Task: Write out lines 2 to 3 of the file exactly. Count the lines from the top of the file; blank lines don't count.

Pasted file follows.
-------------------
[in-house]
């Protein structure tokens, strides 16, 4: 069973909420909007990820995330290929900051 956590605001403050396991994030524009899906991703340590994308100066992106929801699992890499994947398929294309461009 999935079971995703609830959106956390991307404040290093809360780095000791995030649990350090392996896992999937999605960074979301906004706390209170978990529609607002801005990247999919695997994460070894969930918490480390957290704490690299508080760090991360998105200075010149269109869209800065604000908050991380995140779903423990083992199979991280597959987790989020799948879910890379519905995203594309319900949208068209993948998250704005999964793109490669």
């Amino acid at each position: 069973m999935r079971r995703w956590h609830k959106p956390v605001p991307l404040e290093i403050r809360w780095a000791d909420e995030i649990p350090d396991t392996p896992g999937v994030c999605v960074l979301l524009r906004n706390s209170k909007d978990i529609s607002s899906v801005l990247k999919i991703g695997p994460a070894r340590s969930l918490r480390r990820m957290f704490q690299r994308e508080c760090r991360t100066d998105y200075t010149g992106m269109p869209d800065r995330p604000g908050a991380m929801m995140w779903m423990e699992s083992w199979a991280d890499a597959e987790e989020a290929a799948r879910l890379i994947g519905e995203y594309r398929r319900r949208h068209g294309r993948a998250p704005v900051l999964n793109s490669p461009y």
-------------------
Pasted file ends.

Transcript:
């Protein structure tokens, strides 16, 4: 069973909420909007990820995330290929900051 956590605001403050396991994030524009899906991703340590994308100066992106929801699992890499994947398929294309461009 999935079971995703609830959106956390991307404040290093809360780095000791995030649990350090392996896992999937999605960074979301906004706390209170978990529609607002801005990247999919695997994460070894969930918490480390957290704490690299508080760090991360998105200075010149269109869209800065604000908050991380995140779903423990083992199979991280597959987790989020799948879910890379519905995203594309319900949208068209993948998250704005999964793109490669």
């Amino acid at each position: 069973m999935r079971r995703w956590h609830k959106p956390v605001p991307l404040e290093i403050r809360w780095a000791d909420e995030i649990p350090d396991t392996p896992g999937v994030c999605v960074l979301l524009r906004n706390s209170k909007d978990i529609s607002s899906v801005l990247k999919i991703g695997p994460a070894r340590s969930l918490r480390r990820m957290f704490q690299r994308e508080c760090r991360t100066d998105y200075t010149g992106m269109p869209d800065r995330p604000g908050a991380m929801m995140w779903m423990e699992s083992w199979a991280d890499a597959e987790e989020a290929a799948r879910l890379i994947g519905e995203y594309r398929r319900r949208h068209g294309r993948a998250p704005v900051l999964n793109s490669p461009y």